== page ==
Corrected 6:30 p.m. | Despite indications earlier Monday that the Violence Against Women Act would not be extended as part of the two-week continuing resolution, the stopgap funding measure would indeed extend VAWA until at least Dec. 21. 

This means the landmark domestic violence law will not lapse for the second time in 25 years.

House Cancels Votes, Senate Postpones for Bush Ceremonies
Send-off for former president scrambles calendar and changes calculation of shutdown politics

The House has canceled all votes for the week and the Senate has postponed votes until after the Wednesday funeral of former President George H.W. Bush.

House lawmakers were scheduled to vote on 14 bills under suspension of the rules this week, in addition to the farm bill conference report and a fiscal 2019 spending package. Current funding for nine Cabinet departments and dozens of smaller agencies will run dry on Dec. 7.

Judge Sets September Trial Date for Rep. Duncan Hunter
California Republican and his wife are accused of misusing more than $250,000 in campaign funds

Rep. Duncan Hunter will face trial starting September 10, a federal judge in California said Monday.

Hunter and his wife Margaret face 60 federal charges related to spending more than $250,000 in campaign funds on personal expenses such as family vacations and golf outings.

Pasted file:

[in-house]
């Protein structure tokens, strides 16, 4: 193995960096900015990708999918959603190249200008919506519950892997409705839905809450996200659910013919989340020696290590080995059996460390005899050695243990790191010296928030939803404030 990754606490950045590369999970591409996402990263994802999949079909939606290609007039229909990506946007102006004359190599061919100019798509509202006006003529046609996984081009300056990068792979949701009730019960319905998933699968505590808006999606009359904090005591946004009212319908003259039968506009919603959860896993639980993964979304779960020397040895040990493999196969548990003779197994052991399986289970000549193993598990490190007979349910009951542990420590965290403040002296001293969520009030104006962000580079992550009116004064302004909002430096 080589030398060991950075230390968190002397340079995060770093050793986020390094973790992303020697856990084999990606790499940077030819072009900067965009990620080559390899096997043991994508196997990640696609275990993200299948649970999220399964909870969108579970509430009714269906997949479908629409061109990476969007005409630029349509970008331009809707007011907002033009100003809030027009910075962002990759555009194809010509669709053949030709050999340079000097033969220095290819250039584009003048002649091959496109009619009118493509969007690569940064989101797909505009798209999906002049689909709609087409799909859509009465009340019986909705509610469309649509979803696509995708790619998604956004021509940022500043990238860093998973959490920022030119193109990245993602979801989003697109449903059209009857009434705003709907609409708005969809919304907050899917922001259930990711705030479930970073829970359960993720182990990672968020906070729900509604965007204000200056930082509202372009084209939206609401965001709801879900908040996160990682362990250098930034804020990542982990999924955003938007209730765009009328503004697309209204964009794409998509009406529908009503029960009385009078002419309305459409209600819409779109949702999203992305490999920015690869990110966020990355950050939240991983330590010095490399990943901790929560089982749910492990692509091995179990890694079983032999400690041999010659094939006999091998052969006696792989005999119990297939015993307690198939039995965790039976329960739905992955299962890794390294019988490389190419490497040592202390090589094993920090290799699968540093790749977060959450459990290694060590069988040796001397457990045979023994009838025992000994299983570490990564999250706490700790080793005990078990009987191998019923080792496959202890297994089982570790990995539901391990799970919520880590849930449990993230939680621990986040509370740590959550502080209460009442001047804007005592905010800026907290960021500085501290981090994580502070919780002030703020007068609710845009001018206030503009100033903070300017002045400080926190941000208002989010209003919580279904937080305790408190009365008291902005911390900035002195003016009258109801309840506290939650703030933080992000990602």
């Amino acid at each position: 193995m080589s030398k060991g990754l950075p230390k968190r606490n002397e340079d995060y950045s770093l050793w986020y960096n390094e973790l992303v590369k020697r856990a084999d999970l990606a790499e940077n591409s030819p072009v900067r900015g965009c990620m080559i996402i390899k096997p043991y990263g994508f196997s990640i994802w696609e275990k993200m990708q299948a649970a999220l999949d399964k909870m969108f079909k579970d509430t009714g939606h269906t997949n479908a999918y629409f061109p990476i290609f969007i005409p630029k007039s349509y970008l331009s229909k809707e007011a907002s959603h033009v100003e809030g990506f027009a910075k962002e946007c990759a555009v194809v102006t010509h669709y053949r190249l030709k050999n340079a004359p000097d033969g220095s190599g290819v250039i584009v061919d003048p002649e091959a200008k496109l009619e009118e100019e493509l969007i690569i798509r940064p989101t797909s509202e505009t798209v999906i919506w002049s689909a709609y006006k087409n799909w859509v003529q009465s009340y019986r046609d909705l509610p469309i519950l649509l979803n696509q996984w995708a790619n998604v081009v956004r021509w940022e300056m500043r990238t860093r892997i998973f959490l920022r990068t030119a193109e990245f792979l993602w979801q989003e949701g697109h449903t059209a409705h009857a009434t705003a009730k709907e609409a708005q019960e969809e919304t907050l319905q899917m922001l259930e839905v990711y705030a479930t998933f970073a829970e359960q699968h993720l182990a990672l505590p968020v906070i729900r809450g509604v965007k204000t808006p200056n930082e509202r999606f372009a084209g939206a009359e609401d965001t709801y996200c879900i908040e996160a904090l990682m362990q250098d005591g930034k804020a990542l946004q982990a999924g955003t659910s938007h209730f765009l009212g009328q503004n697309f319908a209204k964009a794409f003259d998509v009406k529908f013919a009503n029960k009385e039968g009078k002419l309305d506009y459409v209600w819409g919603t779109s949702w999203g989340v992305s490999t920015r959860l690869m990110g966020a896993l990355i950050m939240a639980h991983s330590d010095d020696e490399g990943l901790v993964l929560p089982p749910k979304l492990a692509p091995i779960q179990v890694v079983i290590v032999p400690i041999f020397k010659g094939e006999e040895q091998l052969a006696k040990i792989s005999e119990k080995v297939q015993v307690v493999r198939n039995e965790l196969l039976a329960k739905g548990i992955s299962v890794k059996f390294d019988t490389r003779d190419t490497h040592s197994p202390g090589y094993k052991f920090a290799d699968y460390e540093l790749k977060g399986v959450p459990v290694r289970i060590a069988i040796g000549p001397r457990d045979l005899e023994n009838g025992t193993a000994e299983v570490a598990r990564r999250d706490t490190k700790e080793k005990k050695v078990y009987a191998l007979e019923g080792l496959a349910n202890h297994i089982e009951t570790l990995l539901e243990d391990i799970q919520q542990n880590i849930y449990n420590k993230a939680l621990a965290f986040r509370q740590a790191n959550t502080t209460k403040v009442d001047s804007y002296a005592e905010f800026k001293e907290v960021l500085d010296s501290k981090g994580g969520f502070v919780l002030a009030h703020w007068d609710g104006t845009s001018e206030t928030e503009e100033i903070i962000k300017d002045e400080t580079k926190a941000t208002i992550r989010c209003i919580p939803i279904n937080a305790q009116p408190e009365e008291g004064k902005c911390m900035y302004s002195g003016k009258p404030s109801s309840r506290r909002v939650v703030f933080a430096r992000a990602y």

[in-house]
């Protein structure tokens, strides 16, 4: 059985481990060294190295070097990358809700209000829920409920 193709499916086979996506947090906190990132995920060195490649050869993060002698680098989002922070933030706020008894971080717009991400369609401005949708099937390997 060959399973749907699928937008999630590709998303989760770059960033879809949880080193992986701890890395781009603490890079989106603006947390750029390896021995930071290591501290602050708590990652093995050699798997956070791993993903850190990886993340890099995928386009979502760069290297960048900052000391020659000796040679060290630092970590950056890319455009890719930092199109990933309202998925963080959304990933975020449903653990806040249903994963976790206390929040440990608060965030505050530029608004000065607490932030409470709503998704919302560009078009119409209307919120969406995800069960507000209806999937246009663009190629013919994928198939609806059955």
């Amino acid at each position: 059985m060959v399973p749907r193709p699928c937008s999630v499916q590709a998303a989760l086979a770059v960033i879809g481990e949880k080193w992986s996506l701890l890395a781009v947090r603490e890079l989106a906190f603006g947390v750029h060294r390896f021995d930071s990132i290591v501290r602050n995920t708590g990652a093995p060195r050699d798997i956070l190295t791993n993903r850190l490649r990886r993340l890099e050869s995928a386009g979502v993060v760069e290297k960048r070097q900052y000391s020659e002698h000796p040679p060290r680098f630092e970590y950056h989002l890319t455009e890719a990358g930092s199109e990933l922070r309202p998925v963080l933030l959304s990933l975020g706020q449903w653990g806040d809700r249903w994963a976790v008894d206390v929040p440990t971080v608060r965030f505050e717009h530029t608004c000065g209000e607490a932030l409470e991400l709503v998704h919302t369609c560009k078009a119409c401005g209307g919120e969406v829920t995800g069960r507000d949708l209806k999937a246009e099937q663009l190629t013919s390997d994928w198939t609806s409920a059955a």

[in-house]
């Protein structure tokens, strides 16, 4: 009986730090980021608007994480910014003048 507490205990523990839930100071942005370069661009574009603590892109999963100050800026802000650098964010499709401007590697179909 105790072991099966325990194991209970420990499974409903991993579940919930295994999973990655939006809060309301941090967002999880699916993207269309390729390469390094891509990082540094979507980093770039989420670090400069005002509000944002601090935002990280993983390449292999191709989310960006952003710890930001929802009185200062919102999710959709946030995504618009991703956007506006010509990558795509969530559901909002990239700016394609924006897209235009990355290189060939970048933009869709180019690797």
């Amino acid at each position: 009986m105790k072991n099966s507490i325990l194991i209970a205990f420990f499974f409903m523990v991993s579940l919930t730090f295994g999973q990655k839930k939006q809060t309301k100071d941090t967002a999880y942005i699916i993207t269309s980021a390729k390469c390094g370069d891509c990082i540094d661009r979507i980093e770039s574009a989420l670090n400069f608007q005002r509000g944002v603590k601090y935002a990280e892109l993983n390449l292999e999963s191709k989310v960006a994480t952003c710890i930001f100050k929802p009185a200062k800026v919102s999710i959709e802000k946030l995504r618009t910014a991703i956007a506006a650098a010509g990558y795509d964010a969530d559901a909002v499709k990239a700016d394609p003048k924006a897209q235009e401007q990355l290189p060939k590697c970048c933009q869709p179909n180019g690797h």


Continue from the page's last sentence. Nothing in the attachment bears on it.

Jim Hagedorn Follows in His Father’s Office Footsteps
Minnesota Republican picks the same office suite as his father

Rep.-elect Jim Hagedorn got a little nostalgic Friday during the office lottery for incoming members of the 116th Congress. He picked Cannon 325 — the same suite his father occupied when he served in the House more than four decades ago.

The Minnesota Republican drew the number 45 earlier in the day, which meant he was relying on the 44 members who came before him in the afternoon office picking session not to choose the suite that holds special meaning for him.

Rep.-Elect Ben Cline Wins Raucous Office Lottery
Incoming Congress does the floss, impersonates Oprah at biennial tradition

It got raucous in the Rayburn Building on Friday as Virginia Republican Ben Cline pulled the lucky number during a lottery for incoming members of Congress. The reward was a coveted one: first choice of office space.